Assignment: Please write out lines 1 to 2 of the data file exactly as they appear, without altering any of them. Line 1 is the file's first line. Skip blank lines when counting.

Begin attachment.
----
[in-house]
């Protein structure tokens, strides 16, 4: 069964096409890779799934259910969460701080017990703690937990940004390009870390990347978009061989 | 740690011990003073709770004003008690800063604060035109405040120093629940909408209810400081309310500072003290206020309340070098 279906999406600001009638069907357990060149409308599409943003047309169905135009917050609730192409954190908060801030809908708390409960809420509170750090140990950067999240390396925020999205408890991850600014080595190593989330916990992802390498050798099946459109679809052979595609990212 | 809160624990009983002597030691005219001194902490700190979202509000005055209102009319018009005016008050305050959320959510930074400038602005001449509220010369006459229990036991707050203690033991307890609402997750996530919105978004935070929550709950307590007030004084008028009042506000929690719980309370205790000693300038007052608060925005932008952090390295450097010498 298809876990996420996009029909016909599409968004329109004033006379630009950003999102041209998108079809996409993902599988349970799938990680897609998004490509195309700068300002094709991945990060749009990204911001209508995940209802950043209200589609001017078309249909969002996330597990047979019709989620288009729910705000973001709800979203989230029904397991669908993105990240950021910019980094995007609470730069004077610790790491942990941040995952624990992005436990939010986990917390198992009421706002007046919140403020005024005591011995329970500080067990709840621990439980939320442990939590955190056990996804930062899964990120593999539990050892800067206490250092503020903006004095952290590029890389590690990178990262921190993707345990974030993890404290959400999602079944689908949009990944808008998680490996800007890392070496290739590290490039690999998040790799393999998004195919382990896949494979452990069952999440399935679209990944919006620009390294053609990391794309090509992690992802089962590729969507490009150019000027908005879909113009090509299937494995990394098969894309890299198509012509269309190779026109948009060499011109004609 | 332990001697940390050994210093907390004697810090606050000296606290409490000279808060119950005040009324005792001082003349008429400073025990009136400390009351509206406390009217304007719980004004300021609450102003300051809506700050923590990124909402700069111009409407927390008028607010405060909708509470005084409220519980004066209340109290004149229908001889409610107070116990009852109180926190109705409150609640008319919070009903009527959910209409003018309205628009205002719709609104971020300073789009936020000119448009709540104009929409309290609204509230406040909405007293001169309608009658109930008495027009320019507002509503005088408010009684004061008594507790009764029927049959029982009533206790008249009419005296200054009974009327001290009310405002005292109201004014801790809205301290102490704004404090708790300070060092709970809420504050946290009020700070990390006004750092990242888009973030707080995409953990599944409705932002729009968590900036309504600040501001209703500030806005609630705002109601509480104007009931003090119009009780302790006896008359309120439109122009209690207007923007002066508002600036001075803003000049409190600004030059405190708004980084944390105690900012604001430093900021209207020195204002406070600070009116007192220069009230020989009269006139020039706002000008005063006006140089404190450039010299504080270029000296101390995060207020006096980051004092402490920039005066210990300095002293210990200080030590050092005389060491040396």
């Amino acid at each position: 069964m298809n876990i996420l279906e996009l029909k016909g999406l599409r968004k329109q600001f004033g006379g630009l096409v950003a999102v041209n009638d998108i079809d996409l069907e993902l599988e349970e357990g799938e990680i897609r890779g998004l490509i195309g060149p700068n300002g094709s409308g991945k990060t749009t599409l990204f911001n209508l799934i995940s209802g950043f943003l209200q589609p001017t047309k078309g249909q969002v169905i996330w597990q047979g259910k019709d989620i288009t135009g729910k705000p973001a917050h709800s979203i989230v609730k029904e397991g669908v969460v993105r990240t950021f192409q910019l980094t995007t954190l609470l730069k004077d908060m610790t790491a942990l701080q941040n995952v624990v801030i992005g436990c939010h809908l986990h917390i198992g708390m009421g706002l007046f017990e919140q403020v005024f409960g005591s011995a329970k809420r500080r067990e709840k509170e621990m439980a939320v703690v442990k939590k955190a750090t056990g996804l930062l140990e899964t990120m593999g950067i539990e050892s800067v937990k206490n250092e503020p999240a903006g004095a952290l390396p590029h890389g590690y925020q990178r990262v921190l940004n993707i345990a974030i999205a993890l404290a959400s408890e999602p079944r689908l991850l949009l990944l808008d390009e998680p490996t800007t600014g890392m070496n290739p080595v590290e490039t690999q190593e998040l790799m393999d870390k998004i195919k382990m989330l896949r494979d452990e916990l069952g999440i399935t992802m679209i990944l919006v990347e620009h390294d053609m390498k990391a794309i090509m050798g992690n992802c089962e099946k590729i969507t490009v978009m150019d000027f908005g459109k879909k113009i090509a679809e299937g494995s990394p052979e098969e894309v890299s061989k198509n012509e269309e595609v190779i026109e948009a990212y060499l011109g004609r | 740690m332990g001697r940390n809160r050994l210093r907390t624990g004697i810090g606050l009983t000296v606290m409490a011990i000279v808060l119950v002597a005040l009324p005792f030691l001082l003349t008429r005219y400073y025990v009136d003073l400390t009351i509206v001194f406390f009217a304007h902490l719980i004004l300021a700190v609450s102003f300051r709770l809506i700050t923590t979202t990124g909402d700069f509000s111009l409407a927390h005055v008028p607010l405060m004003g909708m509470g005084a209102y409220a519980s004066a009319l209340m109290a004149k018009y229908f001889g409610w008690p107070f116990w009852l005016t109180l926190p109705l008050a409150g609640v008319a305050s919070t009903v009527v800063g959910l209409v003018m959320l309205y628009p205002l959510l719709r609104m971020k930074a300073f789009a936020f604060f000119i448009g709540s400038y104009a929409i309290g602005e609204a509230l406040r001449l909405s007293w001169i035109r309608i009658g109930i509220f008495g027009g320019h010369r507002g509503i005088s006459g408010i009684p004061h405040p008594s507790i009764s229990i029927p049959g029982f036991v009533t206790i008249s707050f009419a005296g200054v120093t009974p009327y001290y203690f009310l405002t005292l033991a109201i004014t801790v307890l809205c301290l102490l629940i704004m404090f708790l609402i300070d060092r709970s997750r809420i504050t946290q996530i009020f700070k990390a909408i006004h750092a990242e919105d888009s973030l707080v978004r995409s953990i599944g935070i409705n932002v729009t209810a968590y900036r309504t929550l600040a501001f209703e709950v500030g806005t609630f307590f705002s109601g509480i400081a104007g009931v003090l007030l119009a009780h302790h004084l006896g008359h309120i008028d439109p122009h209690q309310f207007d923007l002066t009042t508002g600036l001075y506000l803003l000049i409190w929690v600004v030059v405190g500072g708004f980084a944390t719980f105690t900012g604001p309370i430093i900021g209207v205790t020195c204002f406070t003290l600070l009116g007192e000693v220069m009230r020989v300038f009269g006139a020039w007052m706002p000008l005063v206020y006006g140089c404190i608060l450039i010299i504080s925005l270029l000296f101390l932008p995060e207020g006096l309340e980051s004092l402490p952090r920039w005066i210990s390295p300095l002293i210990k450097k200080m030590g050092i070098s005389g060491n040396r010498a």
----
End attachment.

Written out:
[in-house]
């Protein structure tokens, strides 16, 4: 069964096409890779799934259910969460701080017990703690937990940004390009870390990347978009061989 | 740690011990003073709770004003008690800063604060035109405040120093629940909408209810400081309310500072003290206020309340070098 279906999406600001009638069907357990060149409308599409943003047309169905135009917050609730192409954190908060801030809908708390409960809420509170750090140990950067999240390396925020999205408890991850600014080595190593989330916990992802390498050798099946459109679809052979595609990212 | 809160624990009983002597030691005219001194902490700190979202509000005055209102009319018009005016008050305050959320959510930074400038602005001449509220010369006459229990036991707050203690033991307890609402997750996530919105978004935070929550709950307590007030004084008028009042506000929690719980309370205790000693300038007052608060925005932008952090390295450097010498 298809876990996420996009029909016909599409968004329109004033006379630009950003999102041209998108079809996409993902599988349970799938990680897609998004490509195309700068300002094709991945990060749009990204911001209508995940209802950043209200589609001017078309249909969002996330597990047979019709989620288009729910705000973001709800979203989230029904397991669908993105990240950021910019980094995007609470730069004077610790790491942990941040995952624990992005436990939010986990917390198992009421706002007046919140403020005024005591011995329970500080067990709840621990439980939320442990939590955190056990996804930062899964990120593999539990050892800067206490250092503020903006004095952290590029890389590690990178990262921190993707345990974030993890404290959400999602079944689908949009990944808008998680490996800007890392070496290739590290490039690999998040790799393999998004195919382990896949494979452990069952999440399935679209990944919006620009390294053609990391794309090509992690992802089962590729969507490009150019000027908005879909113009090509299937494995990394098969894309890299198509012509269309190779026109948009060499011109004609 | 332990001697940390050994210093907390004697810090606050000296606290409490000279808060119950005040009324005792001082003349008429400073025990009136400390009351509206406390009217304007719980004004300021609450102003300051809506700050923590990124909402700069111009409407927390008028607010405060909708509470005084409220519980004066209340109290004149229908001889409610107070116990009852109180926190109705409150609640008319919070009903009527959910209409003018309205628009205002719709609104971020300073789009936020000119448009709540104009929409309290609204509230406040909405007293001169309608009658109930008495027009320019507002509503005088408010009684004061008594507790009764029927049959029982009533206790008249009419005296200054009974009327001290009310405002005292109201004014801790809205301290102490704004404090708790300070060092709970809420504050946290009020700070990390006004750092990242888009973030707080995409953990599944409705932002729009968590900036309504600040501001209703500030806005609630705002109601509480104007009931003090119009009780302790006896008359309120439109122009209690207007923007002066508002600036001075803003000049409190600004030059405190708004980084944390105690900012604001430093900021209207020195204002406070600070009116007192220069009230020989009269006139020039706002000008005063006006140089404190450039010299504080270029000296101390995060207020006096980051004092402490920039005066210990300095002293210990200080030590050092005389060491040396």